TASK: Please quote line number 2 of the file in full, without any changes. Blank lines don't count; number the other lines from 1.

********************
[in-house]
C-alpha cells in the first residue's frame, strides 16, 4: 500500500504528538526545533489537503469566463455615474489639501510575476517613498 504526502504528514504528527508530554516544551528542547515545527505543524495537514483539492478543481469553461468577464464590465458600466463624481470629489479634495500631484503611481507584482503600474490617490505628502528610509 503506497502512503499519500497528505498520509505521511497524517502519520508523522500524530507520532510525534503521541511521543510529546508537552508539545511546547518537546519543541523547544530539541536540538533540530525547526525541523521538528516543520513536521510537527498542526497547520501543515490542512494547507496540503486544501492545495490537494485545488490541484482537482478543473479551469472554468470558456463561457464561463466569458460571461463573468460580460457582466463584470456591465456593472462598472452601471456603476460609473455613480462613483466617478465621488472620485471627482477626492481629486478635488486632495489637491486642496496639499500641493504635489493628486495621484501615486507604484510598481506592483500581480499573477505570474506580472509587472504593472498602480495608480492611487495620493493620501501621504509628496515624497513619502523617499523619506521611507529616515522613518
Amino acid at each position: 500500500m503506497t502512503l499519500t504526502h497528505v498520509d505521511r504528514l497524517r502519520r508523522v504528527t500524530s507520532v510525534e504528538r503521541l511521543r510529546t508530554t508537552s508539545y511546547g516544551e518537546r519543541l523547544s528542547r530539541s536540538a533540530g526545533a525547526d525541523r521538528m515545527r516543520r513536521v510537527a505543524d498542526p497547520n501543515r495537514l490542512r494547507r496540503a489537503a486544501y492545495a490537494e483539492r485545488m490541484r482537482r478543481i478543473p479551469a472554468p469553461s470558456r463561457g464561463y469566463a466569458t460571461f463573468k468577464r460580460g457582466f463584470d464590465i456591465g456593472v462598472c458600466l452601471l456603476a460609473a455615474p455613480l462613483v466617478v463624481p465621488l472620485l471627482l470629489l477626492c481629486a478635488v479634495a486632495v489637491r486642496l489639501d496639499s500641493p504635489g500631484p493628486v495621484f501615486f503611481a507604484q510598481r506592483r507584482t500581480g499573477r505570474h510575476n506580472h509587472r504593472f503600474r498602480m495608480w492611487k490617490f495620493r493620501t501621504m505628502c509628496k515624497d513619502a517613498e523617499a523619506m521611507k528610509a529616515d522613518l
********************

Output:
C-alpha cells in the first residue's frame, strides 16, 4: 500500500504528538526545533489537503469566463455615474489639501510575476517613498 504526502504528514504528527508530554516544551528542547515545527505543524495537514483539492478543481469553461468577464464590465458600466463624481470629489479634495500631484503611481507584482503600474490617490505628502528610509 503506497502512503499519500497528505498520509505521511497524517502519520508523522500524530507520532510525534503521541511521543510529546508537552508539545511546547518537546519543541523547544530539541536540538533540530525547526525541523521538528516543520513536521510537527498542526497547520501543515490542512494547507496540503486544501492545495490537494485545488490541484482537482478543473479551469472554468470558456463561457464561463466569458460571461463573468460580460457582466463584470456591465456593472462598472452601471456603476460609473455613480462613483466617478465621488472620485471627482477626492481629486478635488486632495489637491486642496496639499500641493504635489493628486495621484501615486507604484510598481506592483500581480499573477505570474506580472509587472504593472498602480495608480492611487495620493493620501501621504509628496515624497513619502523617499523619506521611507529616515522613518